When Zappa got off on Stravinsky

By Stephen Cera [1]

The Baltimore Sun, May 9, 1980

Zappa, Frank – a versatile rock musician; b. Baltimore, December 21, 1940. His family moved to California, where he managed to squeak through a few grades of a permissive high school.

He played drums; in 1964 formed his own group, "Mothers of Invention." He cultivated higher learning to the extent of actually spending a few hours a week in libraries; in music he claimed to be a subliminal disciple of Varèse. He made much more money than any of the modern greats by giving multimedia spectacles in which he and his group assaulted eardrums with 200-decibel noises. His record albums began selling big, and Zappa’s name, itself onomatopoeic in its suggestions of instant zap, became a household word in the frug-besotted catacombs of Southern California, thence spreading its sound and odor across the Union and even across the Atlantic.

It is his esthetic credo that classical music is the "province of old ladies and faggots."

– Baker's Biographical Dictionary of Musicians, sixth edition.

Despite the nice things Frank Zappa has said about Edgar Varèse and Igor Stravinsky, the frug-besotted musician has never tried to identify himself with classical music. There have, however, been flirtations.

Remember that ill-fated TV spectacular with Zubin Mehta and the Los Angeles Philharmonic a few years ago, that cross-cultural bomb called "The Switched-On Symphony" which took a bath in the ratings and helped forge an irreparable breach between the worlds of rock and classical music?

Frank does, to be sure, harbor some respect for the classics. At one time he even studied traditional musical procedures at Pomona College in Claremont, Calif. Pomona professor and composer Karl Kohn once spoke respectfully about Mr. Zappa's carefully crafted composition assignments, his seriousness as a student, even.

The Zappa concert in Bridges Auditorium, Claremont, almost 9 years ago – May 18, 1971 to be exact –  was a special event for this Pomona student. [2]

Frank lived for a time in the neighboring town of Cucamonga, and southern Californians think of him as one of their own, so the event was a kind of "homecoming."

I was a junior at Pomona then, and was spending a good deal of my time practicing the piano. A few days before the concert, Franks people passed the word to the chairman of the college social events committee that Frank wanted a little classical music to warm up his show, preferably some Stravinsky. The committee asked if I was interested in providing it.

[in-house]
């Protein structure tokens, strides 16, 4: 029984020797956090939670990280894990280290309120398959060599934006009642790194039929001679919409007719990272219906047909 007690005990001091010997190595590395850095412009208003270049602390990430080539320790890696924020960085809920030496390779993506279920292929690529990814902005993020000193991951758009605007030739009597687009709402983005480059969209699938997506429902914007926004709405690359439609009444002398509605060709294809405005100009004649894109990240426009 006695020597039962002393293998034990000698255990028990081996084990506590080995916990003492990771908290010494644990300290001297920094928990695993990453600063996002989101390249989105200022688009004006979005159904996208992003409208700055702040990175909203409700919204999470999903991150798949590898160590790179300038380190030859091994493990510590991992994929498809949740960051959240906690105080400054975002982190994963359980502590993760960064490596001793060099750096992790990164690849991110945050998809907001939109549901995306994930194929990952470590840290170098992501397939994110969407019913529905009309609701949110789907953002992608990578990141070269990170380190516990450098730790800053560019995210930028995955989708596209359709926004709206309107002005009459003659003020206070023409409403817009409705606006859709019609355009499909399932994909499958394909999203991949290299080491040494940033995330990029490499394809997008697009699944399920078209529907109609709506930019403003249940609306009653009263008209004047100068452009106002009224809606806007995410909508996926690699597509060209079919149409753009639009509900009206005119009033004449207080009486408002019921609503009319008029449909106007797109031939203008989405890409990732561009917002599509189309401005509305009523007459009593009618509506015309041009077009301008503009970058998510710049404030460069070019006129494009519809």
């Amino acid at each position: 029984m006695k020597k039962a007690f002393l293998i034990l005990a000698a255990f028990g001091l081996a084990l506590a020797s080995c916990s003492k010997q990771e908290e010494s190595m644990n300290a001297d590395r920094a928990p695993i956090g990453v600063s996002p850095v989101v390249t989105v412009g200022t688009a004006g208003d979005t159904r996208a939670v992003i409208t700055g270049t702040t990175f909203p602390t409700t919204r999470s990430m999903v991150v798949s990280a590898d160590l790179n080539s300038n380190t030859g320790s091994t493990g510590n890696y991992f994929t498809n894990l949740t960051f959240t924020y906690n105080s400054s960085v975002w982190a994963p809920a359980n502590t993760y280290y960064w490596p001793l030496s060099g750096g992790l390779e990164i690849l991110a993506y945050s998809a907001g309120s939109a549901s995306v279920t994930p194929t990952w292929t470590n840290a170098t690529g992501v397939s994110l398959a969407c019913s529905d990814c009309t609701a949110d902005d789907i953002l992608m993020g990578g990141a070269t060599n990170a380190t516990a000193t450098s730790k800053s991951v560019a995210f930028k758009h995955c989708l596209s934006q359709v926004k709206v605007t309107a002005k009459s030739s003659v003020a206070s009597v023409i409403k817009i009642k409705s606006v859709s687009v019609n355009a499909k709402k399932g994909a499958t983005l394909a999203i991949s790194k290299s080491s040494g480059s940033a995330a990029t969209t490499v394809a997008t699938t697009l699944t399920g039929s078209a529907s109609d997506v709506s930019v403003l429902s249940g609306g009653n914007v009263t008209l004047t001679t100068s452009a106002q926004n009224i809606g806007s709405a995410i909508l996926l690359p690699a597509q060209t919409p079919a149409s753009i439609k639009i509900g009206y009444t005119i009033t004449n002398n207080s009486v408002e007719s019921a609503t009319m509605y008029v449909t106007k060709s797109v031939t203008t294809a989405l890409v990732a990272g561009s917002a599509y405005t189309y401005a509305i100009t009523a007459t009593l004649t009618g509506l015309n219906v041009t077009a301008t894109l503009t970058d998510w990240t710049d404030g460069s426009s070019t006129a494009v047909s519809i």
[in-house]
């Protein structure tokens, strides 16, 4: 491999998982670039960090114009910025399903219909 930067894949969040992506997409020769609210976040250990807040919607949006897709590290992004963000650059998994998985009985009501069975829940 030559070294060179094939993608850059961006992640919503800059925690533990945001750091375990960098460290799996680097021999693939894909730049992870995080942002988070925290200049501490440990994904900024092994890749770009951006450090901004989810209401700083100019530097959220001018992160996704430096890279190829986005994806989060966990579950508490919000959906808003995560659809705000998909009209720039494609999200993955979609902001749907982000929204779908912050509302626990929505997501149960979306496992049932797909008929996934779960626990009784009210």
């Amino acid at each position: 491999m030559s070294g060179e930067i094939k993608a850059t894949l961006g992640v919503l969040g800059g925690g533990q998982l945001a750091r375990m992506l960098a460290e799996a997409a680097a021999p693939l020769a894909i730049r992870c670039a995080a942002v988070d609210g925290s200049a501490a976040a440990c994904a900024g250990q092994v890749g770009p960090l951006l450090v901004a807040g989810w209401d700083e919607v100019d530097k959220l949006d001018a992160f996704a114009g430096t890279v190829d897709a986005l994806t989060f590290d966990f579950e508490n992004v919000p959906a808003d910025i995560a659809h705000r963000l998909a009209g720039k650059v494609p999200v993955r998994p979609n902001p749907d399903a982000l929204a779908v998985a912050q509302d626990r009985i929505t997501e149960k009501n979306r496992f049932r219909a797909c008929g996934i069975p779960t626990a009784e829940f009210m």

Not many pianists have Stravinsky in their active repertoire, and I was not one of them.

But a friend and I remembered Stravinsky's four-hand version of "Le Sacre du Printemps" ("The Rite of Spring,") one of the seminal works of Twentieth Century music. Perhaps we could work up some of it in time for the performance.

We spent the afternoon of May 18, 1971, in the company of Frank Zappa and the Mothers of Invention, sitting in on their rehearsal, chatting with them backstage. My memories of the afternoon are pleasant and a bit vague.

It was, of course, my first "inside" exposure the world of rock. I had never even attended a rock concert before, so everything about the day was new.

Frank wore a plain white t-shirt, if memory serves, and had the engaging habit of jumping a few inches into the air when he was giving a downbeat. Aynsley Dunbar, who played drums, was closer in my stereotype of a rock star. He was good-looking, haughty, and more than a little aloof. The keyboard player, Ian Underwood, by contrast, was friendly, approachable, happy to communicate with a couple of fledling college students. We did not get near Mark Volman, the chubby singer who had come over to the Mothers from the Turtles (once known as Tricia Nixon Cox's favorite rock band).

Beautiful women, the wives of the Mothers, waited for them backstage. I remember unruly children scampering around before and after the rehearsal and before the concert (perhaps these were Frank's children, Dweezel and Moon Unit.)

Fifteen minutes of Stravinsky, it turned out, would not be quite enough, so they asked me to play a bit more. Chopin's B-flat-minor Scherzo was in my fingers at the time, so I said I would play it.

Performing at that concert was both disconcerting and unforgettable. Disconcerting, because during the Stravinsky excerpts we had the unpleasant feeling that almost nobody was listening, except perhaps the people sitting in the first 5 or 6 rows.

The 3,000-seat hall was filled with the pungent aroma of freshly-smoked cannabis, and the applause which greeted us was less than overwhelming. People were waiting for the main event. Chopin's B-flat-minor Scherzo never had a chance. It was not meant to be performed at rock concerts.

After the concert my friend and I went backstage to thank Frank for giving us the opportunity to play.

"Don't mention it," Frank said. "I was really glad you could do some of the Stravinsky.

"I like that piece. Maybe I'll arrange it for my group."

1. Stephen Cera is concert pianist, music administrator, teacher and writer. stephencera.com

2. The band was FZ, Mark Volman, Howard Kaylan, Jim Pons, Ian Underwood, Bob Harris, Aynsley Dunbar. This concert was taped, see setlist. Another good story about this concert is at Pomona College Timeline – "unknown culprits carried out one of Pomona’s greatest pranks by temporarily adding Zappa's name and face to the pantheon of great composers carved into the frieze at the top of the building's façade." See also "Who really composed Frank Zappa prank of the '70s?"

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